Sunday, January 21, 2018

12 Explosive Medicine Ball Exercises (Training Boys & Girls Together)

April 6, 2010 by  
Filed under Recent Posts, Strength & Speed Exercises

I’ve heard it and so have you: “In youth and high school programs you have to train boys and girls differently, and you shouldn’t have them working together”.


In 2010 I’ll hit 10 years of being apart of this industry. I can honestly tell you I’ve never been in or created a situation there we needed to separate boys and girls. Different goals and considerations? Sometimes you run into that. But to think that just because she’s a girl and he’s a boy they can’t be in the same room is crazy, let alone a terrible usage of time and discriminating.

The only people who think there’s a difference is you – not them. If athletes bring it up it’s because someone has put the thought in their head.

Print out the PDF below and watch this video. I briefly squash the idea of separation and why poor perspective is usually the driver behind this misconception. You’ll also see 12 exercises we use when training boys AND girls. Take special note of the intent to work hard and get better.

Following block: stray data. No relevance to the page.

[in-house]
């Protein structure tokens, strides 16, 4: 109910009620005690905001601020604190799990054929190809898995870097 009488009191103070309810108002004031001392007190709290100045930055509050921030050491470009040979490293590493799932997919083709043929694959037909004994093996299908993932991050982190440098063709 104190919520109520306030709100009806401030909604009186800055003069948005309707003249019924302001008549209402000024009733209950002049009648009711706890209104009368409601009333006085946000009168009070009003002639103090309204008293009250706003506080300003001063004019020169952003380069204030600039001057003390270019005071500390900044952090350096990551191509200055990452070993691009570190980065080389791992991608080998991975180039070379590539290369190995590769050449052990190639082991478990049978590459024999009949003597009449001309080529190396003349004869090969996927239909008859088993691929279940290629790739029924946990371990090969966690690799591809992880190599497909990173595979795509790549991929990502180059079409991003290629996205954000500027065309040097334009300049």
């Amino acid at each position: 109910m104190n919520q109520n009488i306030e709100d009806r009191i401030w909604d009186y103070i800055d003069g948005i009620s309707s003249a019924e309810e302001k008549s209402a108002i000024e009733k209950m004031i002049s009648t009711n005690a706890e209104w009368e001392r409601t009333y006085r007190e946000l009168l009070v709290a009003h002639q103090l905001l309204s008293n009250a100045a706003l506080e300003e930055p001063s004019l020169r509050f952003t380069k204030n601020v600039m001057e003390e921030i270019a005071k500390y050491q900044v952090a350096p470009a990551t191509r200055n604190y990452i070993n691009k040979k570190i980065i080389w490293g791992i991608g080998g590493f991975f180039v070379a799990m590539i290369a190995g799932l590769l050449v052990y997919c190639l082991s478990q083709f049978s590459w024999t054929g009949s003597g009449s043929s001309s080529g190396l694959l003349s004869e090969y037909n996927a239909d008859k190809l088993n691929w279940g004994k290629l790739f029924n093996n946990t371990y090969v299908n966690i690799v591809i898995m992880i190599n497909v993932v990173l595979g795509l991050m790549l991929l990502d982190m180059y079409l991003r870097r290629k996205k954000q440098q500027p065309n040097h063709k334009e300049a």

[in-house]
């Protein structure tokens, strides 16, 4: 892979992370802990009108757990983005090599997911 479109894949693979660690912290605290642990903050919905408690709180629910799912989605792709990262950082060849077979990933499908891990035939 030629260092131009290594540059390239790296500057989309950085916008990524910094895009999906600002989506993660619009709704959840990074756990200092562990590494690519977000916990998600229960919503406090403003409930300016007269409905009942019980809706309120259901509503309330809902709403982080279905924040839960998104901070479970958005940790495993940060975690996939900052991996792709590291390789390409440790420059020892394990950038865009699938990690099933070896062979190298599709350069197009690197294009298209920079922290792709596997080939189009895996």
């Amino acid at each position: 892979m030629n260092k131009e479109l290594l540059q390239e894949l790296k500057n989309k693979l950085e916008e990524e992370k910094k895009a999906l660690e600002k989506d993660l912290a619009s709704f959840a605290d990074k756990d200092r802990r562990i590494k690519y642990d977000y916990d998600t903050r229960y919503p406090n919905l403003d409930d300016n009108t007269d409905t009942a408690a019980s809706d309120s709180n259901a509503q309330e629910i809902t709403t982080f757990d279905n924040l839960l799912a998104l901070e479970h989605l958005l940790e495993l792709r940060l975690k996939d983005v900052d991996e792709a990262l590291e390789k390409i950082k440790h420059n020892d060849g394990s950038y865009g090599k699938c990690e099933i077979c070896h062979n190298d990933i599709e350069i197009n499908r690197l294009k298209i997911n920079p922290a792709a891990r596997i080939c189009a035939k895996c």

The video explains it all so watch the whole thing. When you’re done, leave a comment below.

Click on the picture. Print out the PDF.

12 Medicine Ball Exercises

Watch the video. Take notes how you’ll use these exercises in your program.


5 Responses to “12 Explosive Medicine Ball Exercises (Training Boys & Girls Together)”
  1. Joe Meyer says:

    Good vid!!! Didn’t hear much swearing, though. Cus up a storm next time to get me fired up…I like the message…Good Stuff!!!!!!

  2. rrizor says:

    When I get worked-up about stuff like this I normally slur my works and throw in poor language… I’ll do what I can to keep you hyped!

  3. Lee Powell says:

    Thanks for passing this on to me. You make some valid points that will help in my article about the differences between males and females regarding speed training.

  4. rrizor says:


    Glad you got something from the video. Seems like if the parents ask about the differences, they already have a perceived notion things are or have to be different. If they don’t ask, it’s not something I arbitrarily bring up (not to avoid, but it’s not something that I think about).


  5. Inspiring information on improving my athletic performance!

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